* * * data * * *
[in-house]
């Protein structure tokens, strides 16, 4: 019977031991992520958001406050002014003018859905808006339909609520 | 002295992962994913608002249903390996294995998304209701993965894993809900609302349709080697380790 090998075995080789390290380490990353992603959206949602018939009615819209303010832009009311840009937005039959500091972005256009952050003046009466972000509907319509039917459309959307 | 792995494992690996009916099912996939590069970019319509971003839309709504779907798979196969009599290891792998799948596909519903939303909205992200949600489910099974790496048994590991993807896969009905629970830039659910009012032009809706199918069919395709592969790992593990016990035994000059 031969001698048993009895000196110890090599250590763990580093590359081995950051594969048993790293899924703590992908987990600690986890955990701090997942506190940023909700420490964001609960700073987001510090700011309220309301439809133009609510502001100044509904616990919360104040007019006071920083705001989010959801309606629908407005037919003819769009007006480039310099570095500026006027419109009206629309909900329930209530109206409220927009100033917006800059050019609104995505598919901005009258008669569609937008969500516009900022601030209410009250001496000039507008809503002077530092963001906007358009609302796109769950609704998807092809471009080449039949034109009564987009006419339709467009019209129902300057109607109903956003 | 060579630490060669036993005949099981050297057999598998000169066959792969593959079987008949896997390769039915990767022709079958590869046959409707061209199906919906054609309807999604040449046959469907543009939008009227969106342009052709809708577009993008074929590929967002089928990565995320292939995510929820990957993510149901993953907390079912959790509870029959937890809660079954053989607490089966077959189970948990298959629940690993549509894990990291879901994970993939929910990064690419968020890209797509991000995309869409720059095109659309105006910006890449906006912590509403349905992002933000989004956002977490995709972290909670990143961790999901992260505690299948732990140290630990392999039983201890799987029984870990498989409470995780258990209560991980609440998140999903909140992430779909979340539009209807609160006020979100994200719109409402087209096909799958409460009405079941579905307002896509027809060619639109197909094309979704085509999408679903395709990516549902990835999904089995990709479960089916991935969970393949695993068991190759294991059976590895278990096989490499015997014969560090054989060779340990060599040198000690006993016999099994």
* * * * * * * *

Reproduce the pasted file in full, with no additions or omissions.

[in-house]
């Protein structure tokens, strides 16, 4: 019977031991992520958001406050002014003018859905808006339909609520 | 002295992962994913608002249903390996294995998304209701993965894993809900609302349709080697380790 090998075995080789390290380490990353992603959206949602018939009615819209303010832009009311840009937005039959500091972005256009952050003046009466972000509907319509039917459309959307 | 792995494992690996009916099912996939590069970019319509971003839309709504779907798979196969009599290891792998799948596909519903939303909205992200949600489910099974790496048994590991993807896969009905629970830039659910009012032009809706199918069919395709592969790992593990016990035994000059 031969001698048993009895000196110890090599250590763990580093590359081995950051594969048993790293899924703590992908987990600690986890955990701090997942506190940023909700420490964001609960700073987001510090700011309220309301439809133009609510502001100044509904616990919360104040007019006071920083705001989010959801309606629908407005037919003819769009007006480039310099570095500026006027419109009206629309909900329930209530109206409220927009100033917006800059050019609104995505598919901005009258008669569609937008969500516009900022601030209410009250001496000039507008809503002077530092963001906007358009609302796109769950609704998807092809471009080449039949034109009564987009006419339709467009019209129902300057109607109903956003 | 060579630490060669036993005949099981050297057999598998000169066959792969593959079987008949896997390769039915990767022709079958590869046959409707061209199906919906054609309807999604040449046959469907543009939008009227969106342009052709809708577009993008074929590929967002089928990565995320292939995510929820990957993510149901993953907390079912959790509870029959937890809660079954053989607490089966077959189970948990298959629940690993549509894990990291879901994970993939929910990064690419968020890209797509991000995309869409720059095109659309105006910006890449906006912590509403349905992002933000989004956002977490995709972290909670990143961790999901992260505690299948732990140290630990392999039983201890799987029984870990498989409470995780258990209560991980609440998140999903909140992430779909979340539009209807609160006020979100994200719109409402087209096909799958409460009405079941579905307002896509027809060619639109197909094309979704085509999408679903395709990516549902990835999904089995990709479960089916991935969970393949695993068991190759294991059976590895278990096989490499015997014969560090054989060779340990060599040198000690006993016999099994």